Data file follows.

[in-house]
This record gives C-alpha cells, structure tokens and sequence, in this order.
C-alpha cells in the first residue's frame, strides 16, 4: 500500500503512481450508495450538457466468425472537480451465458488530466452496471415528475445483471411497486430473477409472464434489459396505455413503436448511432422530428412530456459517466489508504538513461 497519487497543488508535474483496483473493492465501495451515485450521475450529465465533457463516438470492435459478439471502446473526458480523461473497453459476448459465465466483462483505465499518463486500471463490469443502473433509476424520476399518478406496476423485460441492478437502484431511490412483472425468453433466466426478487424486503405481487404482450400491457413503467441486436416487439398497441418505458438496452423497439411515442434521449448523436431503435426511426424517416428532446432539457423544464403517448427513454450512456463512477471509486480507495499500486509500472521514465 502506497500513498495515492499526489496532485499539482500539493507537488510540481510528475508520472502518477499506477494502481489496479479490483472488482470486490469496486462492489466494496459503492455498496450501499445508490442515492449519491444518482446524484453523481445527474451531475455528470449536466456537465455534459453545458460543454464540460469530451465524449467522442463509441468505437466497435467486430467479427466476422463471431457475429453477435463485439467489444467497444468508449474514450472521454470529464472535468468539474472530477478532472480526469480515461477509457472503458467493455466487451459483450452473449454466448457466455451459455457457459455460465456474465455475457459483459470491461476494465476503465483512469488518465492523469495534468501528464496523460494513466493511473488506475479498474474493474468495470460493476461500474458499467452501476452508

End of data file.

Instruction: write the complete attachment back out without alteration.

[in-house]
This record gives C-alpha cells, structure tokens and sequence, in this order.
C-alpha cells in the first residue's frame, strides 16, 4: 500500500503512481450508495450538457466468425472537480451465458488530466452496471415528475445483471411497486430473477409472464434489459396505455413503436448511432422530428412530456459517466489508504538513461 497519487497543488508535474483496483473493492465501495451515485450521475450529465465533457463516438470492435459478439471502446473526458480523461473497453459476448459465465466483462483505465499518463486500471463490469443502473433509476424520476399518478406496476423485460441492478437502484431511490412483472425468453433466466426478487424486503405481487404482450400491457413503467441486436416487439398497441418505458438496452423497439411515442434521449448523436431503435426511426424517416428532446432539457423544464403517448427513454450512456463512477471509486480507495499500486509500472521514465 502506497500513498495515492499526489496532485499539482500539493507537488510540481510528475508520472502518477499506477494502481489496479479490483472488482470486490469496486462492489466494496459503492455498496450501499445508490442515492449519491444518482446524484453523481445527474451531475455528470449536466456537465455534459453545458460543454464540460469530451465524449467522442463509441468505437466497435467486430467479427466476422463471431457475429453477435463485439467489444467497444468508449474514450472521454470529464472535468468539474472530477478532472480526469480515461477509457472503458467493455466487451459483450452473449454466448457466455451459455457457459455460465456474465455475457459483459470491461476494465476503465483512469488518465492523469495534468501528464496523460494513466493511473488506475479498474474493474468495470460493476461500474458499467452501476452508